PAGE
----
Climbing the Mango Trees (Paperback)
A Memoir of a Childhood in India
Vintage, 9781400078202, 320pp.
Publication Date: October 9, 2007
The enchanting autobiography of the seven-time James Beard Award-winning cookbook author and acclaimed actress who taught America how to cook Indian food.
Whether climbing the mango trees in her grandparents' orchard in Delhi or picnicking in the Himalayan foothills on meatballs stuffed with raisins and mint, tucked into freshly baked spiced pooris, Madhur Jaffrey’s life has been marked by food, and today these childhood pleasures evoke for her the tastes and textures of growing up. Following Jaffrey from India to Britain, this memoir is both an enormously appealing account of an unusual childhood and a testament to the power of food to prompt memory, vividly bringing to life a lost time and place. Also included here are recipes for more than thirty delicious dishes from Jaffrey’s childhood.
About the Author
Madhur Jaffrey is the author of numerous cookbooks—seven of which have won James Beard Awards—and was named to the Who’s Who of Food and Beverage in America by the James Beard Foundation. She is the recipient of an honorary CBE from Queen Elizabeth II for her services to drama and promoting the appreciation of Indian food and culture. She is also an award-winning actress, having won the Silver Bear for Best Actress at the Berlin Film Festival, with numerous major motion pictures to her credit. She lives in New York City.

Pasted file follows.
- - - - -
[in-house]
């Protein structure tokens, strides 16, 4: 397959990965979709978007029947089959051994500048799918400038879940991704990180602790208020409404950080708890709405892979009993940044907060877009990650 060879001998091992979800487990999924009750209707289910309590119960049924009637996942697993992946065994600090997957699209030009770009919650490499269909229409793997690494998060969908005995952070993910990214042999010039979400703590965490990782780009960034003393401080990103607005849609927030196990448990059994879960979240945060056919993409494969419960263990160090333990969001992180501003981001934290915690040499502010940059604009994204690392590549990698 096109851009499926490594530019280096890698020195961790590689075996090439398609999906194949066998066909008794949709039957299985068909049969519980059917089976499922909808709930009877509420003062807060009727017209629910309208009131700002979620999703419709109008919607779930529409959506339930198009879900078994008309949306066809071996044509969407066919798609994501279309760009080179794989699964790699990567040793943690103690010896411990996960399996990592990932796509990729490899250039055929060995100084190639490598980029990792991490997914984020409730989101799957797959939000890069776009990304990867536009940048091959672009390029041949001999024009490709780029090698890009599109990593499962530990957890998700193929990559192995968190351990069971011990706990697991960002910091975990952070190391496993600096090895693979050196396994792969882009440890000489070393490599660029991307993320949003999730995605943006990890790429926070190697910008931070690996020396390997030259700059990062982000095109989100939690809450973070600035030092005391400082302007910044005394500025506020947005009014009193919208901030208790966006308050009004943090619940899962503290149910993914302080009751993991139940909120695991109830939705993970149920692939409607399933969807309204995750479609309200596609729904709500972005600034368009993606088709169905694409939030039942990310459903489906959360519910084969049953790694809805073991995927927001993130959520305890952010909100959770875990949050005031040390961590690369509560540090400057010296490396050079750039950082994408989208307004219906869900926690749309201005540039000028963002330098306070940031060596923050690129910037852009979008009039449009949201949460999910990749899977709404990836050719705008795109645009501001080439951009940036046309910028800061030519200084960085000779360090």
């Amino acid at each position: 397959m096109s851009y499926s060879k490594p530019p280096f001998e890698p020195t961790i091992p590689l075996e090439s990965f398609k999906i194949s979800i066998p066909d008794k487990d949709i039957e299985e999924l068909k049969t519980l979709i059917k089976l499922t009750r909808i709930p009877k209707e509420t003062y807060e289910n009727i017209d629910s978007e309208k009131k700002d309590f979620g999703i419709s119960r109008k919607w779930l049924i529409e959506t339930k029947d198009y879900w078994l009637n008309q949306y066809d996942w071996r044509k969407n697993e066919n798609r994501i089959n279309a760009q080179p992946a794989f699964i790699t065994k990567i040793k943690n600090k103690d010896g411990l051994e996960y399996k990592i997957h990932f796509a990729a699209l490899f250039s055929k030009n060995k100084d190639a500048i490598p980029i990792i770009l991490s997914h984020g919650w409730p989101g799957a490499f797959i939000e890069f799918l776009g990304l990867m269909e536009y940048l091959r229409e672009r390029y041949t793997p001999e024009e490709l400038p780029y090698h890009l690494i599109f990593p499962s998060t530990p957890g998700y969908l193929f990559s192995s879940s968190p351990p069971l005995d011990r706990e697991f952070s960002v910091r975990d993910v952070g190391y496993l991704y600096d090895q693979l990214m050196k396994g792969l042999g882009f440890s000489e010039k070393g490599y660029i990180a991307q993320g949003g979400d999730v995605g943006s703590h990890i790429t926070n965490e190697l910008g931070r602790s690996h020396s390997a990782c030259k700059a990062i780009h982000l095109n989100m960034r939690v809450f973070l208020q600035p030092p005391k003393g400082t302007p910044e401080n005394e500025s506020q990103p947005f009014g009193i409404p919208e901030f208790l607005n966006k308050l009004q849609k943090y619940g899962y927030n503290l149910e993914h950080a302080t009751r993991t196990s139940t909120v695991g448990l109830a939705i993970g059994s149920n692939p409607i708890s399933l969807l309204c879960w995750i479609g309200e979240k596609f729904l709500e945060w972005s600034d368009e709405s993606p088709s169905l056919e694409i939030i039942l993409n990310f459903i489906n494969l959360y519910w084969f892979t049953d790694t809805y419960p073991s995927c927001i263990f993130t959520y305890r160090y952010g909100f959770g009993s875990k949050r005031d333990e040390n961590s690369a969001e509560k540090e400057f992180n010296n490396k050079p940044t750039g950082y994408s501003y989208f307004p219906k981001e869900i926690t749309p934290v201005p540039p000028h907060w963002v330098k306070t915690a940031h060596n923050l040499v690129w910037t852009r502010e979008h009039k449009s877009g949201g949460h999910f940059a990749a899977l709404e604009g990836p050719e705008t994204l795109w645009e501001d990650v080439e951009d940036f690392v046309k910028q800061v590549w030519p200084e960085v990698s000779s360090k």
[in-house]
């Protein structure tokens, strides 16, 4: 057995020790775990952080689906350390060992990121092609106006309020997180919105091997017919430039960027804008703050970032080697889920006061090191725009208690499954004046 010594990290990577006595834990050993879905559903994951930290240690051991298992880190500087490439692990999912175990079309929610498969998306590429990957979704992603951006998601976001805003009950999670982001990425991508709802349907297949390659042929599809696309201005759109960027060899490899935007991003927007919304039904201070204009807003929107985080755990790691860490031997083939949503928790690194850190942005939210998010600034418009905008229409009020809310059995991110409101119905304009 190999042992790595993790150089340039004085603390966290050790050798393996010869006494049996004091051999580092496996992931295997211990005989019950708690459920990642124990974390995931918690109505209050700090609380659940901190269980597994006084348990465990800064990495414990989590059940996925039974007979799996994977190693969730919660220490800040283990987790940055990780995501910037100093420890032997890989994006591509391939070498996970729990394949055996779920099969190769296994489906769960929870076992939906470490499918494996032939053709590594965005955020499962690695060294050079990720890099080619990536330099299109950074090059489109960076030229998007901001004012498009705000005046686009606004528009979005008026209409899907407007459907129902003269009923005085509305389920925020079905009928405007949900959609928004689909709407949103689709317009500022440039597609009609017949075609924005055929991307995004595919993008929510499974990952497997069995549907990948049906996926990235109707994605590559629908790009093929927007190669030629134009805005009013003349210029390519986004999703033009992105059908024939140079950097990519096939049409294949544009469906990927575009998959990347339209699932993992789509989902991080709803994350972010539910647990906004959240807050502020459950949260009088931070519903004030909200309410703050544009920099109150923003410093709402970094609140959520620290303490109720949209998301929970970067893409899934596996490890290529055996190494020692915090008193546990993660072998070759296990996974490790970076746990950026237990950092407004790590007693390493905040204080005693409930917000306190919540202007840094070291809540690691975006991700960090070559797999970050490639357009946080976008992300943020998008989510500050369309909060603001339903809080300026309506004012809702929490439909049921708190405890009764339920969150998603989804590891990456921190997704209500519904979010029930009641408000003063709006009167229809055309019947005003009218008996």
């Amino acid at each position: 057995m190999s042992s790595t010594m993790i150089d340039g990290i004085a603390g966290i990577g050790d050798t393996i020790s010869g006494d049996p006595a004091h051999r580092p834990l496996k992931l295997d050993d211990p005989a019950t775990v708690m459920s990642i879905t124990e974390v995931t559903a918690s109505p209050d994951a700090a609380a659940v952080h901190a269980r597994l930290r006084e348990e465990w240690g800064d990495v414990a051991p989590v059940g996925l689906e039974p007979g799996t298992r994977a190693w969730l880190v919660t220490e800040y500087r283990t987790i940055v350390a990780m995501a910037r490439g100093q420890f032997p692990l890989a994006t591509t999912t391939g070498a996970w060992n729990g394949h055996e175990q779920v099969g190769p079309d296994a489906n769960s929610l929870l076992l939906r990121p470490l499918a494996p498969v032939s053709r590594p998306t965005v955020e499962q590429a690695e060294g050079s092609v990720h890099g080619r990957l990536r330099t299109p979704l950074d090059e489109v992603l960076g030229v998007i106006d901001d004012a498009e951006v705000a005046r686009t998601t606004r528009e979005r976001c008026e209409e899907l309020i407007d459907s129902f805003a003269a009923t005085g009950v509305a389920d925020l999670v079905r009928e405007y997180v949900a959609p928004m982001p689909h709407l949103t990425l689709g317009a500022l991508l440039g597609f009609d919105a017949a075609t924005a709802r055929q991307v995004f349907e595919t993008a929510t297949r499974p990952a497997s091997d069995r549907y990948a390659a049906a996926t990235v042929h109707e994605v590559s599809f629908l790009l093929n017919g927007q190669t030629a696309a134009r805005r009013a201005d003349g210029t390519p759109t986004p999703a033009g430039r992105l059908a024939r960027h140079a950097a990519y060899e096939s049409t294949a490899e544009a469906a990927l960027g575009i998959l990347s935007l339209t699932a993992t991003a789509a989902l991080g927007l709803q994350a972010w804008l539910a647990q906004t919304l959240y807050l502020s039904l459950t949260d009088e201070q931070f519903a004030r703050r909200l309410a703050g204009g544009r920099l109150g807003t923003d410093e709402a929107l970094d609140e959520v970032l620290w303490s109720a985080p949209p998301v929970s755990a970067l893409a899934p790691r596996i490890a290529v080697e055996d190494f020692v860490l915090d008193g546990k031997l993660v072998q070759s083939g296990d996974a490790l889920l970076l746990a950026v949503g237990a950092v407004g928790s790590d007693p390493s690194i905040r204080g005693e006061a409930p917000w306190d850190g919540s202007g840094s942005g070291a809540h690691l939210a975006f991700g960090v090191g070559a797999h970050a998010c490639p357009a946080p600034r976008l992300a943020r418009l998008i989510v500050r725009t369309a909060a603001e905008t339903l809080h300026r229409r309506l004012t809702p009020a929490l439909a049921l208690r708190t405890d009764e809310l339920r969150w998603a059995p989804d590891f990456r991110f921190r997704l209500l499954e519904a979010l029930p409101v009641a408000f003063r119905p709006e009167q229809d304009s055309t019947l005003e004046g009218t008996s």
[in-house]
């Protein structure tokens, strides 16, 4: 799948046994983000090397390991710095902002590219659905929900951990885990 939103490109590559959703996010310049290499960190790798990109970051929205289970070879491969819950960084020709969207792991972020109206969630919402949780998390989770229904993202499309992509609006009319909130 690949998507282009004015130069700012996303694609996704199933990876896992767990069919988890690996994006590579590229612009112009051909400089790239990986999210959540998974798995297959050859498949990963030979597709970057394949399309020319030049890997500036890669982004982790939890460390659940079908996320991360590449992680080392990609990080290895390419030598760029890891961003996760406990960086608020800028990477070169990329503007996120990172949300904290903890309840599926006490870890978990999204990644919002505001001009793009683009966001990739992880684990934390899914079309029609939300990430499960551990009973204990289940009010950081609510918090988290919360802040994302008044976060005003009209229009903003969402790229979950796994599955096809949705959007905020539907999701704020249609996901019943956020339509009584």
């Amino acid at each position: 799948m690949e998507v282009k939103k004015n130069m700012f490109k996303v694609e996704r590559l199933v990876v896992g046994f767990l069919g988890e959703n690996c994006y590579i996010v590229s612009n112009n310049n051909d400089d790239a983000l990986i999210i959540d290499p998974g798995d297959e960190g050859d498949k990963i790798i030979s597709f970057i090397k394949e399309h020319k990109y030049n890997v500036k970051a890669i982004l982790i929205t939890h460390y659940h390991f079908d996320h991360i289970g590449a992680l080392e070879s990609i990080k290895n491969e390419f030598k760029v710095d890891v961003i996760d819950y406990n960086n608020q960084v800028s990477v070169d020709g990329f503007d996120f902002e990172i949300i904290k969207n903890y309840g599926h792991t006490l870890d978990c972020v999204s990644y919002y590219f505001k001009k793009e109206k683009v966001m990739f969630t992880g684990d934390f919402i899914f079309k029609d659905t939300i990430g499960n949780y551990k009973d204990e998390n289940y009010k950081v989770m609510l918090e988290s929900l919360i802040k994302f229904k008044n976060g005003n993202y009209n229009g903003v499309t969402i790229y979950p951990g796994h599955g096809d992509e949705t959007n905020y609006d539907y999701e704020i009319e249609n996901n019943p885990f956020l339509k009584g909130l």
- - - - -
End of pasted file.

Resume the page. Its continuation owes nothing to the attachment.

Praise For Climbing the Mango Trees: A Memoir of a Childhood in India…
“Wistful, funny and tremendously satisfying. . . . Jaffrey's taste memories sparkle with enthusiasm, and her talent for conveying them makes the book relentlessly appetizing." —The New York Times Book Review
“Do not attempt to read [this] mouth-wateringly evocative memoir on an empty stomach. . . . A delicious tribute to a deeply rooted, multicultural upbringing." —Newsday
“A sharp observer with a pleasing eye for sensual detail, Jaffrey weaves a richly textured story in which she effortlessly mingles quotidian drams with historic events." —People Magazine
"Her story reads like a novel and evokes images worthy of a Merchant-Ivoryproduction. You can practically taste sun warmed mangoes plucked from the tree, the barley-sugar candy that holds a hallowed place in the author's memory." —The Seattle Times